Swamimalai Panchaloka sculptures

Swamimala near Kumbakonam is the world famous place for panchaloka sculptures. Sculptors living in this area are descendants of Chola era sculptors.

Grandfather Rajarajacholan built the big temple of Thanjavur by bringing sculptors from many towns. Later he built Tarasuram temple near Kumbakonam in Tanjore district with these sculptures. Later, sculptors migrated to the area for tirupani at the Swamimalai temple. After completing the restoration work, some families stayed there as the alluvial soil found in the Cauvery river basin was suitable for making Panchaloka sculptures.Sculptors also knew stone work, wood work, panchaloka work and temple construction work. They started producing panchaloka sculptures as Swamimalai clay was suitable for making panchaloka sculptures.Its ornamentation, carving and texture are very important for Panchaloka sculptures in general. Among these, the facial structure is similar to the way one’s handwriting is structured, which is the facial structure sculpted by sculptors. It can be said that some of the facial structure is angry and calm.This industry can only be done in the traditional way but not in the new way. Copper-80%, silver, lead, gold, silver, composite-20% is the traditional method of making a wax pattern by drying it with river sediment and then taking the wax and making a mold.

Nachiarkoil lamp

Nachiarkoil lamp, also known as Amman lamp or Nachiarkoil lamp, is a decorative lamp made of brass by stacking Akal lamps. It is made exclusively by the Kammalar (Pattar) community in Nachiarkoil, a temple town in Tamil Nadu, India. The lamp, which is a hollow cast, is made in four parts of different sizes. The lamp, which is a hollow cast, is made in four parts of different sizes. Then, they are screwed together. A crown-like structure called “Prabhai” is fixed on its top. It is usually in the form of a feature bird or a swan. The lamp can be made in the form of a female figure holding a shallow bowl or in the form of a tree branch.The bowl of these lamps has five English V-shaped arrangement. They are filled with oil and lit with cotton wicks. These types of decorative lamps are widely used in temples in South India.

Thirubhuvanam Silks

From the middle-class family to the affluent in Tamil Nadu, buying Thiruphuvanam silk cloths is considered to be an auspicious and auspicious thing. In Thanjavur district, since the time of the Chola kings, silk sarees have been produced in Thiruphuvana with traditional handloom designs. Tiruphuvanam silk is unique because of the title of the silk sarees, the beautiful designs on the edges, and the lace work that attracts everyone. The people of Saurashtra, known as Pattu Nualkars, have been engaged in silk weaving.They excel in weaving silk fabrics in many designs from original silk lace and twisted silk. Although various cities in the world are specialized in weaving silk fabrics, Tirupuram silk has its own specialty.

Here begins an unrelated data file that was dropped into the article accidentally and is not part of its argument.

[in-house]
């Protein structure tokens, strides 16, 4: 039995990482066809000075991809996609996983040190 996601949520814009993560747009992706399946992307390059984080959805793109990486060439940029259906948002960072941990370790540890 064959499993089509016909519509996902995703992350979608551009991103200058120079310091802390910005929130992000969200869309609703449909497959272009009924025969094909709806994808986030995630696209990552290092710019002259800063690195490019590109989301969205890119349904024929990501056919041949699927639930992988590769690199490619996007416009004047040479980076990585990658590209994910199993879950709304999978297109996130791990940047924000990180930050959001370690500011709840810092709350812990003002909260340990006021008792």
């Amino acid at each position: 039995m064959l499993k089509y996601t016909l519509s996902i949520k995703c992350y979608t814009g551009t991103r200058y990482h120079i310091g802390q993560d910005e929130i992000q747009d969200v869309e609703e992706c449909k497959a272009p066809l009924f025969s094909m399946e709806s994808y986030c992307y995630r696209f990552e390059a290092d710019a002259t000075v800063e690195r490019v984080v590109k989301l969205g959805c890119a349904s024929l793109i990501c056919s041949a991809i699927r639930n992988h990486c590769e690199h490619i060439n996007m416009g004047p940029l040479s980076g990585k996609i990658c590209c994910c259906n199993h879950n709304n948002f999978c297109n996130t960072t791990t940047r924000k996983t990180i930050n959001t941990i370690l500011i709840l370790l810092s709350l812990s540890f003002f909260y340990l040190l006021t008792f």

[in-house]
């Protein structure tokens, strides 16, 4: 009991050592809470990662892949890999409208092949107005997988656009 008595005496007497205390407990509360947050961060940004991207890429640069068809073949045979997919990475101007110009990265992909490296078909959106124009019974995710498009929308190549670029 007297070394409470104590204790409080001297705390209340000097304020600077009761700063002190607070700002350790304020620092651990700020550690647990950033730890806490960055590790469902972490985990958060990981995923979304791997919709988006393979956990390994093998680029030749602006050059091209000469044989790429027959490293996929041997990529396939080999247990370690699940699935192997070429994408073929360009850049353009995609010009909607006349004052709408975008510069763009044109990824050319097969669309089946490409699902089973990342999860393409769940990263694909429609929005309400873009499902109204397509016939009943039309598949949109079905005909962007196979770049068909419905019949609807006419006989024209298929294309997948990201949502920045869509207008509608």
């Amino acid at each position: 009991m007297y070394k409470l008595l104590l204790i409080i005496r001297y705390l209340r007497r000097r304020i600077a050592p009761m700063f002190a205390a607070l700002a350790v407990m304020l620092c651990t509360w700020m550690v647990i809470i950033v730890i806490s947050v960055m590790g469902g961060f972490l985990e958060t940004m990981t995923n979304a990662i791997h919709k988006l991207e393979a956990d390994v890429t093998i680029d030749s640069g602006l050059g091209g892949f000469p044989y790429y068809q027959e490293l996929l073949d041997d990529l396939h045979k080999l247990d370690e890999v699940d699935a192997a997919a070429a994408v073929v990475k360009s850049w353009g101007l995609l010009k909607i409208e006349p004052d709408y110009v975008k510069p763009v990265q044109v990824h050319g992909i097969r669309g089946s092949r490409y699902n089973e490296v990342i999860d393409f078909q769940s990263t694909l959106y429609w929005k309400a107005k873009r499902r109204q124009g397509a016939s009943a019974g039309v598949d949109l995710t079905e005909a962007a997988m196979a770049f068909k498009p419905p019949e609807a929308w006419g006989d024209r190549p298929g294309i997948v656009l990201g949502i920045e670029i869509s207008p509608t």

Kalamkaari Painting

Kalamkari cloth painting is a painting done on cloth with herbal dyes in Tanjore embankment areas since 17th century AD. Kalamkari painting is painting on cloth. Mainly in this the painting of God, temples. The painting mainly includes painting of Tanjore Great Temple, painting representing our traditional customs, painting representing our history etc. The paintings are as old as they are contemporary. Invariably it is drawn according to the wishes of the people of this age. These were first used in temples at that time as 50, 60 feet of cloth. Festivals were also used in those days, festivals were held in the temple every month. This kalamkari painting will feature several feet high cloths used then. Nowadays these paintings are featured in sarees, bed sheets etc.


“In the Thanjavur district, which is the cultural capital of South India and the stronghold of Sangeets, the musical instrument called Nathaswaram has been used since the 17th century. Prior to 1955, Thai ragas were played only with “Prathi Madhyam Swaram”. Later, in 1955, a craftsman named Ranganatha Achari of Narasinghampet village, Thanjavur district, discovered the “Suddha Madhyam Swara” in Nathasvaram and created it on Natasvaram instrument. This instrument was easy to play. This is why Narasingampet got its name as Nathaswaram. This instrument greatly helped in the development of natasvara music. At present this nataswaram instrument is recognized in 158 countries.